Our primary aims, therefore, were to collect data that would allow us to  determine how much deformation there has been at each of the volcanoes, and to try to elucidate what might be causing it. To do this we performed dynamic microgravity surveys, which allows us to comment on the mass change beneath the volcanoes since the last visit, and also to service several GPS stations. The GPS on the volcanoes are the same as that in your phone, except we leave them in one particular location for a long time to provide us with an incredibly precise measure of where they are, and how that fixed location may be moving with time.

I wanted to share with you some of the experiences I encountered, and observations I made along the way. The day before I left I confided in my research group that, in truth, I would probably, normally, consider myself a bit of a desk geophysicist. In an attempt to pacify my apprehension they kindly shared some advice, which I gladly pass onto you now:

1. No Slippers
2. No Snakes
3. Probably don’t eat the raw meat
4. Don’t drink the water (or the local home-brews).

Pretty sound advice; to be honest I had never been to sub-Saharan Africa before and had no idea what to expect.

I left for Addis Ababa, Ethiopia’s capital city, on the 23rd September 2015, and arrived safe and sound sometime in 2008… don’t worry, that’s not a typo. Ethiopia works on their own calendar, which is 7 years behind. They also work on “Ethiopian time” which is essentially the same as “European time” but their 1 o’clock is “our” 7am. Of course.

Arriving in Addis, I met Yelebe, our trip leader, and we went for breakfast. I’d been promised, before I left, that Ethiopia has a fantastic food culture, of which they were very proud. I have included some photos of some of my favourite breakfasts for you to at least feast your eyes on.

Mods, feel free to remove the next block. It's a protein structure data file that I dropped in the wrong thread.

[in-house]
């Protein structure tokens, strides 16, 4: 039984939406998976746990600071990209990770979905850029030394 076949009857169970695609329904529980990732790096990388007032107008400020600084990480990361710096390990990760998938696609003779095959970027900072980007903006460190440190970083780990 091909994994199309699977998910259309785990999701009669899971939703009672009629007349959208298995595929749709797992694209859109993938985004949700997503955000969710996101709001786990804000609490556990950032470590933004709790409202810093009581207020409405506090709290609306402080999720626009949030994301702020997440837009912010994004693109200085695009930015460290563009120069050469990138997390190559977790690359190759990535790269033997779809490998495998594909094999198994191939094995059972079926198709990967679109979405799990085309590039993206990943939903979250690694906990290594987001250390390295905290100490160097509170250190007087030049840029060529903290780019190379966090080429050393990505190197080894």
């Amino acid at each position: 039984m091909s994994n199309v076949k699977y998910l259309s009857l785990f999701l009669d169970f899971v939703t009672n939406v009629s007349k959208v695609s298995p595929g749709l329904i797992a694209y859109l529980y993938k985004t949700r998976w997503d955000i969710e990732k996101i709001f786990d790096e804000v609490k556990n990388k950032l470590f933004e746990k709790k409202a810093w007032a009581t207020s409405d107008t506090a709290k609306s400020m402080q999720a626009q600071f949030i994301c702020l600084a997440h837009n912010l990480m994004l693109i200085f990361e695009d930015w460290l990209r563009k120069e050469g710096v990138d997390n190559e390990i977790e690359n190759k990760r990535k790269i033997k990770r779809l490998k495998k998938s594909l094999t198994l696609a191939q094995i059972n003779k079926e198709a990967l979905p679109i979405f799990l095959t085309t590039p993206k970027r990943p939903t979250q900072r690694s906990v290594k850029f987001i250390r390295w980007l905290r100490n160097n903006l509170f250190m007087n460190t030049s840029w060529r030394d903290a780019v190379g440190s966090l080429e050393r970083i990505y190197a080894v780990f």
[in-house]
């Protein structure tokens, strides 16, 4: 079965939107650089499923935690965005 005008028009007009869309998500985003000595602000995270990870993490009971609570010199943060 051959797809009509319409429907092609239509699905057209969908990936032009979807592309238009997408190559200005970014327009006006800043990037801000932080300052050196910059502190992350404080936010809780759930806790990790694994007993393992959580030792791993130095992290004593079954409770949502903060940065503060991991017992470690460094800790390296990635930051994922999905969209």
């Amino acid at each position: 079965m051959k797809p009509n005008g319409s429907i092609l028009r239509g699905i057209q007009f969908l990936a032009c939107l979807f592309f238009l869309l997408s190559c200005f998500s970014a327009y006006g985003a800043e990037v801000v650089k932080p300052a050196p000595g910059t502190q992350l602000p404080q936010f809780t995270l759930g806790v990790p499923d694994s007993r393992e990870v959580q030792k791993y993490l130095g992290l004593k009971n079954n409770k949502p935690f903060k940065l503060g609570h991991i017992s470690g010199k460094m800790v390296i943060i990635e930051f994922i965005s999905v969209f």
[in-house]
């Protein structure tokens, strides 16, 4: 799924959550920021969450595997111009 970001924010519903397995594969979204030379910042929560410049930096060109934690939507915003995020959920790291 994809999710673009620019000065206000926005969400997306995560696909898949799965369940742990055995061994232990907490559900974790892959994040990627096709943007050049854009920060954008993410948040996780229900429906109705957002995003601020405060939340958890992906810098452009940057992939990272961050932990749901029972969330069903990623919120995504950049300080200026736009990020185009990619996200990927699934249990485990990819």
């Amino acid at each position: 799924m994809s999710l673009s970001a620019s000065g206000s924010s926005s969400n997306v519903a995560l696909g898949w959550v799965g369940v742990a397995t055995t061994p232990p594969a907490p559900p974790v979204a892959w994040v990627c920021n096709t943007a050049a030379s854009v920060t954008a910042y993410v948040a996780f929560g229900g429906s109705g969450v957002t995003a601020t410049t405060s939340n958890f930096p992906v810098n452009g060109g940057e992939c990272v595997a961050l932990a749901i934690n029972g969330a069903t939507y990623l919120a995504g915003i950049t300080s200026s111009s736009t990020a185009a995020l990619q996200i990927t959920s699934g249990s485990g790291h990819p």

You’ll notice next to the raw meat the grey flannel. Yeah, that’s not a flannel, that’s injera. Injera is a sourdough made from semi-fermented grass seeds that is eaten with every single meal.  If you go to Ethiopia you will see quite a lot of this stuff. I actually quite liked it. (One word of advice though, you do, however, have to relatively quickly get over the pretty-sure-this-sour-flannel-and-spicy-meat-does-not-go-with-my-toothpaste feeling…).

Addis is actually a fantastic introduction to Africa. It is high enough (2350 m) to be relatively cool, and free of Malaria. It is also a real travel and business hub in East Africa, construction seems to be constantly happening, and the city seemed safe enough such that if I wanted to, I’d have been happy to walk around it on my own (the same was also true for other places we stayed, such as Hawassa).

One of the reasons we were in Addis was to visit the Institute of Geophysics, Space Science and Astrophysics (IGSSA), who are part of the University of Addis Ababa. The IGSSA is where many of the Ethiopian collaborators in RiftVolc work, and having their local knowledge of Ethiopian customs and the volcanoes were imperative, I found, for a successful trip (they also have great coffee there).

I actually also felt exceptionally lucky to be in Ethiopia with the companions I had. The whole time I was with Yelebe, Birhanu (the other field assistant), and Eyaya (our driver), all of whom are Ethiopian. Being with them meant that I got a real feel for Ethiopian culture, and got to see how Ethiopians live their lives in a way that I don’t think you could ever really get as a tourist. I’d just like to take this moment to thank them for their patience in answering my continuous string of questions, and hearing my terrible attempts at speaking Ahmaric. Ah-ma-sa-ga-na-lu!

Being with them as well meant I got to find out what resident Ethiopians discuss over coffee; what bothers them day-to-day. At the moment, for example, many Ethiopians were concerned with the ongoing European migrant crisis. Plenty others had opinions on the new light rail service in Addis that only opened the weekend before I arrived. I also learnt about the local tribal politics, and, for example, their justice system. One thing I really appreciated learning about though, was the actual, physical, on-the-ground considerations required for fieldwork that a desk geophysicist would never even be able to imagine. I learnt about Ethiopia’s history, their religions, traditions, a little Amharic (and thoroughly recommend you do when you visit), and all the things they are proud of. I even know why the man from Jimma would bring coffee to Addis if there were a shortage.